Jury Verdict Results in $430,000 Award for Fired Older Workers
MADISON, Wis. - The U.S. Equal Employment Opportunity Commission (EEOC) announced today that it received a favorable jury verdict in a lawsuit against the University of Wisconsin (UW) Press, a book publishing division of the Graduate School of UW-Madison, filed under the Age Discrimination in Employment Act of 1967 (ADEA). As a result of the verdict, four former UW Press employees will share $430,427 comprised of back pay, front pay, and liquidated damages.
In its suit, EEOC charged, and the jury found, that Rosalie Robertson, then 50; Chuck Evenson, then 54; Mary Braun, then 46; and Joan Strasbaugh, then 47 the four oldest employees of UW Press were terminated from their employment because of their respective ages and replaced with younger workers in violation of the ADEA. The jury made an initial finding against UW Press on the issue of liability on May 8, 2001, when it returned a verdict of intentional age discrimination in regard to all four terminations. The verdict on damages was returned on Wednesday evening, May 9.
"Age discrimination is still a persistent problem in today's workplace," said EEOC Chairwoman Ida L. Castro. "Too many employers still judge older workers based on false perceptions that they lack current skills, are adverse to training, or no longer have the level of energy and motivation of younger workers. Employers should be aware that making employment decisions based on such age-related myths and stereotypes runs afoul of the law."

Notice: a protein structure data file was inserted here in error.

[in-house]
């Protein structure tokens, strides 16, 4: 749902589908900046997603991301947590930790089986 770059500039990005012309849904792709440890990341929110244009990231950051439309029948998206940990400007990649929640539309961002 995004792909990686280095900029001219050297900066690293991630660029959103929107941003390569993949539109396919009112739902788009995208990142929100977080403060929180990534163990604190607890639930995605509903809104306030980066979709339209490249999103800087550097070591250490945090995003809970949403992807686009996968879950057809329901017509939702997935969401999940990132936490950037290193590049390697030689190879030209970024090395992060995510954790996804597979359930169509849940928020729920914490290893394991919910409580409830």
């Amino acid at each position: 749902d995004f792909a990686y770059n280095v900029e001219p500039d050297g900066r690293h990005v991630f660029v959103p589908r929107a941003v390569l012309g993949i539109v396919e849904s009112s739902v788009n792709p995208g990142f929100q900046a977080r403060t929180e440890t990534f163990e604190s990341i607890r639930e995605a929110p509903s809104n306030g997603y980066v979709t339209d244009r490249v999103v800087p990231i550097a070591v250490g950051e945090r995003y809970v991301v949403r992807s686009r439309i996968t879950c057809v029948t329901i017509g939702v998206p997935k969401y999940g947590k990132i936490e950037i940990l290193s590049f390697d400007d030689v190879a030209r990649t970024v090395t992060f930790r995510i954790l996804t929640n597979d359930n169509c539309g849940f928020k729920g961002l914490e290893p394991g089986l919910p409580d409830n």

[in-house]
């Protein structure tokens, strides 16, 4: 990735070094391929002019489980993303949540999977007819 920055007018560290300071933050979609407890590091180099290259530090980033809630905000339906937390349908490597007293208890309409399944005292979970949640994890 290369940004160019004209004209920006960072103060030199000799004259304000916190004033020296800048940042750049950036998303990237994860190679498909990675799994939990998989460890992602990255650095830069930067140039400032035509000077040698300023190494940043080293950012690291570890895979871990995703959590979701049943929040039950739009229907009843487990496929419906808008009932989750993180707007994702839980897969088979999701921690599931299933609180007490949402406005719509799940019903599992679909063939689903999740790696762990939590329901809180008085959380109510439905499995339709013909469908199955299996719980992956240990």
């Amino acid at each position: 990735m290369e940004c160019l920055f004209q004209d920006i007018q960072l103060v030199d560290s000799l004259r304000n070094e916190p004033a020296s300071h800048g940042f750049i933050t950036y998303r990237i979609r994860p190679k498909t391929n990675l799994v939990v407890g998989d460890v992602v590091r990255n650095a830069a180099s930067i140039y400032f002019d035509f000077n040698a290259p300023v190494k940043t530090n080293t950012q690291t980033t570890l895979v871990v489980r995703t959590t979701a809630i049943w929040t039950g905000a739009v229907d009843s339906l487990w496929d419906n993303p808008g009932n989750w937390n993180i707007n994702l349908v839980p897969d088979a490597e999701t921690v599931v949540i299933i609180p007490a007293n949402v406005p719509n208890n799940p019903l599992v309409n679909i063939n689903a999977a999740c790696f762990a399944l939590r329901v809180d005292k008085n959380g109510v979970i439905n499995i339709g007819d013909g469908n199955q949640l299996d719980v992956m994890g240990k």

During the trial, UW Press claimed that, despite their seniority, the four individuals were laid off for cost reasons and because of a lack of skills in computer technology as part of a reduction in force (RIF). However, EEOC argued that younger employees were hired into the same positions shortly after the alleged RIF, and that the four terminated workers were in fact ready, willing, and able to learn any required new skills to perform their jobs.
Chester V. Bailey, director of EEOC's Milwaukee District Office, which handled the suit, said: "Under the ADEA, it is unlawful to discriminate against a person because of his or her age with respect to any term, condition, or privilege of employment including, but not limited to, hiring and firing. Employers in Wisconsin and Minnesota must be mindful of their responsibility to judge employees and applicants based on their ability to do the job, rather than on non-job related factors such as age."
EEOC was represented in the case by trial attorneys Brian Tyndall and Barbara Henderson of the agency's Milwaukee office.
In Fiscal Year 2000, EEOC received 16,008 ADEA charge filings nationwide and obtained approximately $56 million in monetary benefits for victims of age discrimination through enforcement and litigation.
In addition to enforcing the ADEA, EEOC enforces Title VII of the 1964 Civil Rights Act, which prohibits discrimination based on race, color, sex, religion or national origin; Title I of the Americans with Disabilities Act, which prohibits discrimination because of disability; the Equal Pay Act, which prohibits sex-based wage discrimination; sections of the Civil Rights Act of 1991; and prohibitions against discrimination affecting persons with disabilities in the federal government. Coverage generally includes private employers with 15 or more employees as well as federal, state and local governments, employment agencies and labor organizations. Further information about the Commission is available on its Web site at www.eeoc.gov.
This page was last modified on May 11, 2001.
Return to Home Page